NEW CASTLE AIR NATIONAL GUARD BASE, Del. --
I'll never forget my first feedback session with MSgt. Joyce Henderson who played a pivotal role in my development as an Airman. A no-nonsense Senior Non-Commissioned Officer who had her hands full with the poster child of an Airman who needed guidance and direction. While I can't remember every aspect of the feedback session, her words, “Don’t be the reason why you don’t get something” has been something I have echoed throughout my career.
Essentially, what MSgt. Henderson conveyed was for Airman Hunt to not be the reason the reason why he missed out on an opportunity. Often times we look at external factors as reasons why we did not get that promotion or that duty assignment we wanted. Consequently, in looking at those external factors, we often fail to look at ourselves and our hand in not obtaining that opportunity.
Now, I am a firm believer in honest dialogue. So, just because you believe you earned that promotion or that you are qualified for a certain position doesn’t mean you’ll get that opportunity. Throughout your career you may miss out on a promotion, a position, and/or educational prospect. Just because you posture yourself for a certain opportunity, you have to understand there is a possibility that you may not receive it.
Frequently, Airmen request feedback from me on why they missed a particular opportunity. Often, the reason why many of these Airmen are overlooked for these opportunities is the lack of focus they sometimes have on their own professional development. To bottom line it, a large portion of your professional development is in your hands.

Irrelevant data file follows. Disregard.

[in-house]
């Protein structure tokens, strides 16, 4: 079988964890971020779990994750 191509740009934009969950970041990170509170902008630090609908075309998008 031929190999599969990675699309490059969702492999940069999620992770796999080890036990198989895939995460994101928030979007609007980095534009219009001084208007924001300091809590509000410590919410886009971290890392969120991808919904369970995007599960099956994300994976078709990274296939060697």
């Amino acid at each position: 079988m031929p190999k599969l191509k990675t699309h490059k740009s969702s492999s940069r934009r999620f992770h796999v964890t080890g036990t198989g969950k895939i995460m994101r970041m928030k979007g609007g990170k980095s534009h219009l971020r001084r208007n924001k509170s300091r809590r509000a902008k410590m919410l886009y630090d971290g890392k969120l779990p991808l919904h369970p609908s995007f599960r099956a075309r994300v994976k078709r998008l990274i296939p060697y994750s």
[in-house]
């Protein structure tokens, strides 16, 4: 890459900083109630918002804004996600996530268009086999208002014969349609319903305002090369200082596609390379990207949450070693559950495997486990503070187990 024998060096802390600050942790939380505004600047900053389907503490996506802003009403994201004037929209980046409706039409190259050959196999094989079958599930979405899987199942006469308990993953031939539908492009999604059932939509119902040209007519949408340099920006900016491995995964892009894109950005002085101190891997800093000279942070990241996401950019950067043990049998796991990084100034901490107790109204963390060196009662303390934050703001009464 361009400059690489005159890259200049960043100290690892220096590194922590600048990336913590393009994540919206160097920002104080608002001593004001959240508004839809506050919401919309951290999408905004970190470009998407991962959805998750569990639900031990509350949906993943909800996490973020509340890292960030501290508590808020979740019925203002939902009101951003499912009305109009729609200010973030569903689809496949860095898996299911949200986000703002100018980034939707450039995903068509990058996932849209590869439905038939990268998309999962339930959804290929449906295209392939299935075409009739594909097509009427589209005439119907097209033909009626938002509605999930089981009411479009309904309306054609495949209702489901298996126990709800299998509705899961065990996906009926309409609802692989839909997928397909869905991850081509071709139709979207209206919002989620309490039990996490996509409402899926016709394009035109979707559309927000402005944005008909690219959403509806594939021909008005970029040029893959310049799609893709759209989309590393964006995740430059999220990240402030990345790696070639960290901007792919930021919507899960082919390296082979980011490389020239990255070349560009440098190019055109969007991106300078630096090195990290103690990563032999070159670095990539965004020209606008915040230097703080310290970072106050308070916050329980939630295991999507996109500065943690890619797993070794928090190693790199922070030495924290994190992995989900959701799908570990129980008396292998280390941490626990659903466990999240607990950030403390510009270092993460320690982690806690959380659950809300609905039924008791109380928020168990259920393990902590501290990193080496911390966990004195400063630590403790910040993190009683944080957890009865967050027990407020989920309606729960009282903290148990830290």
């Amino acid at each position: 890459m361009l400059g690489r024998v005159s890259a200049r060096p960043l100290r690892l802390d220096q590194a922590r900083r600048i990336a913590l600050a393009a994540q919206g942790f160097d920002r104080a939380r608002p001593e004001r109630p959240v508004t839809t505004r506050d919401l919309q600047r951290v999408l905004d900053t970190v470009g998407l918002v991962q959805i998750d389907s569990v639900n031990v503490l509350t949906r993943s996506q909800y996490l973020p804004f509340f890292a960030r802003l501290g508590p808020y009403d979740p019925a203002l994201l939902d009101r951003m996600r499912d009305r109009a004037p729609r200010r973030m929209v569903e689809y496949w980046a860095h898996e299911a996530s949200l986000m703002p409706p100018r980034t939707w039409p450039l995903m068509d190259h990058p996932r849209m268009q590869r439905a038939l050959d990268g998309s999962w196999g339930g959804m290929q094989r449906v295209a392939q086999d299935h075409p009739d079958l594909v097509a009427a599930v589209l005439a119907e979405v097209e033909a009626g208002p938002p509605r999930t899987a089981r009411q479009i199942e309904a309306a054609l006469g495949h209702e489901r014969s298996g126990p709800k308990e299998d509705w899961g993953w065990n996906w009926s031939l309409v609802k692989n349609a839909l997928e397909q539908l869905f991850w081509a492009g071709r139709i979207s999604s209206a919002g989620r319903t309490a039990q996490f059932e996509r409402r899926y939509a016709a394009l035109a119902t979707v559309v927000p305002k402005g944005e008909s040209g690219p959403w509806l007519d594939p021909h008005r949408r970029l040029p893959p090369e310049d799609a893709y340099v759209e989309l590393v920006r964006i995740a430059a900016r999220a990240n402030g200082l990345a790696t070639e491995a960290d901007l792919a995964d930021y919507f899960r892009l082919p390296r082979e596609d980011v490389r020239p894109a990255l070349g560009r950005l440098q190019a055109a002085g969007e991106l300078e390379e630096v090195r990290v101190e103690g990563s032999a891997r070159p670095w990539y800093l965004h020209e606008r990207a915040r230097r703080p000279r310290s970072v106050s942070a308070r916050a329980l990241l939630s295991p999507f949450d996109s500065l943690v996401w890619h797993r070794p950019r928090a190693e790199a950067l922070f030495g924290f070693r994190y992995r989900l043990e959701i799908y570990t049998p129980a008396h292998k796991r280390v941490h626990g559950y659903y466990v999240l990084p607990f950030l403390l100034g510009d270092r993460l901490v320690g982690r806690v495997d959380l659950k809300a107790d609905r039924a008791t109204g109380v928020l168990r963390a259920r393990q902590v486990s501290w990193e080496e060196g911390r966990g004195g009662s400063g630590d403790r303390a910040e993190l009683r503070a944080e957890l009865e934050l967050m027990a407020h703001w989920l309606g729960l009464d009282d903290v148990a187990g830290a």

Professional development, consist of a myriad of different possibilities to you as an Airman. Upgrade Training (UGT), Professional Military Education (PME), Community College of the Air Force (CCAF), Credentialing Opportunities, and civilian education are often taken into consideration by many who are considering you. While supervisors play an important role and hold Airmen accountable for UGT and job qualifications, Airmen are responsible to get their training completed. No one is going to hold your hand. This is especially true when it comes to getting your PME requirements done or obtaining your CCAF or equivalent.
You’ll be encouraged by your supervisors, leadership and even peers to accomplish the basic requirements needed to progress as an Airman. However, no one is going to dictate your career path. It is up to you to take control of your own career planning. This means setting comprehensive career and personal goals, moving closer to what you want to accomplish in the future. Many times we self-eliminate ourselves from a prospective opportunity because we fail to invest in our own continued education, training, and development. Investing in yourself ensures that you are ready for that next opportunity. Ensure that you do everything in your control to make that next step in your career.
Don’t be the reason why you miss out! Own your career!